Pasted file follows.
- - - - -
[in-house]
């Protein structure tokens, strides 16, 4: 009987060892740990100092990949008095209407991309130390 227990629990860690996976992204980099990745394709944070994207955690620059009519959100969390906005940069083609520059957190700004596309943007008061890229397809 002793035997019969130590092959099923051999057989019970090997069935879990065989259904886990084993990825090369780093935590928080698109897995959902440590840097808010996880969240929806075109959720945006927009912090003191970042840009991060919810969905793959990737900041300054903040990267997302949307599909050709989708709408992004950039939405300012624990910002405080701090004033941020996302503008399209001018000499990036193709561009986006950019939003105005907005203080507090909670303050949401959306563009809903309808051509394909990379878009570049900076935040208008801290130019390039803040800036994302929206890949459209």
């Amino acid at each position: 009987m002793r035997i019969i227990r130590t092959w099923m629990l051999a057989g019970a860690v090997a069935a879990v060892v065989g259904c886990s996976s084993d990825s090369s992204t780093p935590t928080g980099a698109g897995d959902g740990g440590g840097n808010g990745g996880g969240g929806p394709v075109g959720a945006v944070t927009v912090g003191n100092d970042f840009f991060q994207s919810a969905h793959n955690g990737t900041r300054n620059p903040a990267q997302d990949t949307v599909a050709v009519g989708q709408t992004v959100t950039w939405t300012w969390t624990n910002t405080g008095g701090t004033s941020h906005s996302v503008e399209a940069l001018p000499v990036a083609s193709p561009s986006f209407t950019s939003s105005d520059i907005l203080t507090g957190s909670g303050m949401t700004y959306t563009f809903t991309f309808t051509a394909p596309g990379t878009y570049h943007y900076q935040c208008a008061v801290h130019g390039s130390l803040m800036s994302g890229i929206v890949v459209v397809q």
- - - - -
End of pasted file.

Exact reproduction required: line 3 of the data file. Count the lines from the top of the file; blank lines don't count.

């Amino acid at each position: 009987m002793r035997i019969i227990r130590t092959w099923m629990l051999a057989g019970a860690v090997a069935a879990v060892v065989g259904c886990s996976s084993d990825s090369s992204t780093p935590t928080g980099a698109g897995d959902g740990g440590g840097n808010g990745g996880g969240g929806p394709v075109g959720a945006v944070t927009v912090g003191n100092d970042f840009f991060q994207s919810a969905h793959n955690g990737t900041r300054n620059p903040a990267q997302d990949t949307v599909a050709v009519g989708q709408t992004v959100t950039w939405t300012w969390t624990n910002t405080g008095g701090t004033s941020h906005s996302v503008e399209a940069l001018p000499v990036a083609s193709p561009s986006f209407t950019s939003s105005d520059i907005l203080t507090g957190s909670g303050m949401t700004y959306t563009f809903t991309f309808t051509a394909p596309g990379t878009y570049h943007y900076q935040c208008a008061v801290h130019g390039s130390l803040m800036s994302g890229i929206v890949v459209v397809q």